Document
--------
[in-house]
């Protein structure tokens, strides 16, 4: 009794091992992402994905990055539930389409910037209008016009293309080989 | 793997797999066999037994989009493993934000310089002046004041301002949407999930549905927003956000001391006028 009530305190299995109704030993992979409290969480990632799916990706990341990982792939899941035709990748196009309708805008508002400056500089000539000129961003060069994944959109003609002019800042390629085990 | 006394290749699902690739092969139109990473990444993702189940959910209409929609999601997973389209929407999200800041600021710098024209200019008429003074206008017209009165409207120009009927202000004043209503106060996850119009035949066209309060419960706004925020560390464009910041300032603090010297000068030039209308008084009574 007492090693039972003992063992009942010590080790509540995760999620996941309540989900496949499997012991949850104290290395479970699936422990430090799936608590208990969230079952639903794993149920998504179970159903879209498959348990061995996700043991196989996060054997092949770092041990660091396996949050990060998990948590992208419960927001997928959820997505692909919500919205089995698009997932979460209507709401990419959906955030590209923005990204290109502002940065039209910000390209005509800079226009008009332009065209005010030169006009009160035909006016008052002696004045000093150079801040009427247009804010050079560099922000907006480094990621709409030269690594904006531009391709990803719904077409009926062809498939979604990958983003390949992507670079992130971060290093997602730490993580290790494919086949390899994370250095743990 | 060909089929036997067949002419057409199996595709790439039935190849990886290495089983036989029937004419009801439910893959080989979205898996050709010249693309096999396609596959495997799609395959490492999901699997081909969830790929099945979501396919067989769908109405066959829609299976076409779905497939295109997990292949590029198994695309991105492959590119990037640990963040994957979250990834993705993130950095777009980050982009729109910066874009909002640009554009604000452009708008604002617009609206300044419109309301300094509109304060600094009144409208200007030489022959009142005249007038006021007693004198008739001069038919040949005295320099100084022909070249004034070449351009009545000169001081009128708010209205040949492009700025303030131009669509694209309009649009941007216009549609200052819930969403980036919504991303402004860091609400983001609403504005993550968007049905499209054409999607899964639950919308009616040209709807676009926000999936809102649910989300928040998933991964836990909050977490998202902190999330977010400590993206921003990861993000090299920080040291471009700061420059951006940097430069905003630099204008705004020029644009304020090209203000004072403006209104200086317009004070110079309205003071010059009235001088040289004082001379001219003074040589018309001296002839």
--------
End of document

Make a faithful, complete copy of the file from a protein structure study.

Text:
[in-house]
């Protein structure tokens, strides 16, 4: 009794091992992402994905990055539930389409910037209008016009293309080989 | 793997797999066999037994989009493993934000310089002046004041301002949407999930549905927003956000001391006028 009530305190299995109704030993992979409290969480990632799916990706990341990982792939899941035709990748196009309708805008508002400056500089000539000129961003060069994944959109003609002019800042390629085990 | 006394290749699902690739092969139109990473990444993702189940959910209409929609999601997973389209929407999200800041600021710098024209200019008429003074206008017209009165409207120009009927202000004043209503106060996850119009035949066209309060419960706004925020560390464009910041300032603090010297000068030039209308008084009574 007492090693039972003992063992009942010590080790509540995760999620996941309540989900496949499997012991949850104290290395479970699936422990430090799936608590208990969230079952639903794993149920998504179970159903879209498959348990061995996700043991196989996060054997092949770092041990660091396996949050990060998990948590992208419960927001997928959820997505692909919500919205089995698009997932979460209507709401990419959906955030590209923005990204290109502002940065039209910000390209005509800079226009008009332009065209005010030169006009009160035909006016008052002696004045000093150079801040009427247009804010050079560099922000907006480094990621709409030269690594904006531009391709990803719904077409009926062809498939979604990958983003390949992507670079992130971060290093997602730490993580290790494919086949390899994370250095743990 | 060909089929036997067949002419057409199996595709790439039935190849990886290495089983036989029937004419009801439910893959080989979205898996050709010249693309096999396609596959495997799609395959490492999901699997081909969830790929099945979501396919067989769908109405066959829609299976076409779905497939295109997990292949590029198994695309991105492959590119990037640990963040994957979250990834993705993130950095777009980050982009729109910066874009909002640009554009604000452009708008604002617009609206300044419109309301300094509109304060600094009144409208200007030489022959009142005249007038006021007693004198008739001069038919040949005295320099100084022909070249004034070449351009009545000169001081009128708010209205040949492009700025303030131009669509694209309009649009941007216009549609200052819930969403980036919504991303402004860091609400983001609403504005993550968007049905499209054409999607899964639950919308009616040209709807676009926000999936809102649910989300928040998933991964836990909050977490998202902190999330977010400590993206921003990861993000090299920080040291471009700061420059951006940097430069905003630099204008705004020029644009304020090209203000004072403006209104200086317009004070110079309205003071010059009235001088040289004082001379001219003074040589018309001296002839």